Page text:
The Greening of Whitney Brown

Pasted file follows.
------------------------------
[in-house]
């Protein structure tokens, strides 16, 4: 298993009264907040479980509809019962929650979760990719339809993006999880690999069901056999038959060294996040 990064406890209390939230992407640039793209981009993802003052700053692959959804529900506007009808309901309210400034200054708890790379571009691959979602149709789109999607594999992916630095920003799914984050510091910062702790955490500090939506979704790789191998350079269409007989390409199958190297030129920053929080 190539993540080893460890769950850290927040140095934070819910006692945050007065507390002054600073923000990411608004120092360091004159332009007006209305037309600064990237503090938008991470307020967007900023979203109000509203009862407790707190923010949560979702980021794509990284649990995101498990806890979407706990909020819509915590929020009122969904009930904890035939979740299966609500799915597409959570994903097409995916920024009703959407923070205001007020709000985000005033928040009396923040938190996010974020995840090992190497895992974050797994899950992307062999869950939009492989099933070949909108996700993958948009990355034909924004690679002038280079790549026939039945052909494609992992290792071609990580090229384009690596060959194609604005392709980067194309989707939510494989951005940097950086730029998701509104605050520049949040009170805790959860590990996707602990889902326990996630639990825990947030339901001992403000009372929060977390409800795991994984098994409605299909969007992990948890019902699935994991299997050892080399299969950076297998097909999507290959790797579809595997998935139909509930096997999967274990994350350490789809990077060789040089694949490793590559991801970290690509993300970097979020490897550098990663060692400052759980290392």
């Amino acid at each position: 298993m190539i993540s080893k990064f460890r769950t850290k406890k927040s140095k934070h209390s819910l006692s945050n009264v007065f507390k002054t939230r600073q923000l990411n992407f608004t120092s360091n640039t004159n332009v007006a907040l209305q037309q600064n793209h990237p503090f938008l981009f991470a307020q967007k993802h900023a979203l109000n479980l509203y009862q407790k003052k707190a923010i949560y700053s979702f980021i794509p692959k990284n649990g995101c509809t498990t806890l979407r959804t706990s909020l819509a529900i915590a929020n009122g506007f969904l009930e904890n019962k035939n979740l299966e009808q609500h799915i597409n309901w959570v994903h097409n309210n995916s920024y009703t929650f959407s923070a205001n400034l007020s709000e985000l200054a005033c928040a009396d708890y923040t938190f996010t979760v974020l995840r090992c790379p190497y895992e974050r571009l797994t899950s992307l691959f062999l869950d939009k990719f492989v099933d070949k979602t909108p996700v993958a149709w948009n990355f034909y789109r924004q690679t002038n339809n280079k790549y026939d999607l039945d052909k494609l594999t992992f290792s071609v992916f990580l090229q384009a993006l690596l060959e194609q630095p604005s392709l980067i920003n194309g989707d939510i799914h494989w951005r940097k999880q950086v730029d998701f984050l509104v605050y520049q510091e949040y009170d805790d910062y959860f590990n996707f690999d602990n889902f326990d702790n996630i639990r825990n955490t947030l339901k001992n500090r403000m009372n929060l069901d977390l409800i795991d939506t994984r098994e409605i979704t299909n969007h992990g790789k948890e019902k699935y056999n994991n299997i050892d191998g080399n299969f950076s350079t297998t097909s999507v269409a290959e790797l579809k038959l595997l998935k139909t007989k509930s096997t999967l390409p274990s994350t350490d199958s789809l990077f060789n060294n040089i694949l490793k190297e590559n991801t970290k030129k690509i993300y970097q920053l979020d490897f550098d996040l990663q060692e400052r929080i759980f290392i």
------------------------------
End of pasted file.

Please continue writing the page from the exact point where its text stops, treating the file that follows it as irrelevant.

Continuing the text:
Tween Whitney Brown (Sammi Hanratty) is at the top of the food chain at her Philadelphia prep school—class president, a date for the formal with the newly arrived football star (“He’s still got that new guy smell”), and access to credit cards from her parents (Aidan Quinn and Brooke Shields). But when Dad loses his job and his money, the family must retreat to his childhood farmhouse in the nonspecified “country.” Up until now, Whitney has been a self-satisfied brat; her “greening” is the process of humility-through-humiliation that comes in adapting to flyover living, trying to make new friends, learning to ride the rogue Gypsy Vanner horse that trots around the house, and shoveling the stables under the guidance of the horse’s owner, who happens to be her estranged grandfather (Kris Kristofferson). This is intended as one of those kid’s comeuppance stories, in which a new maturity is won through contact with salt-of-the-earth types and honest labor but is done with an almost total lack of charm. Hanratty chatters constantly, and an inexplicable Dick Vermeil cameo will delight no one. The best that can be said is that in its shiny confidence in the entertainment value of blaring soundtrack cues (“It’s a perfect day for a girl’s getaway!”), pratfalls, and farting-horse comedy, Greening has a certain innocence.
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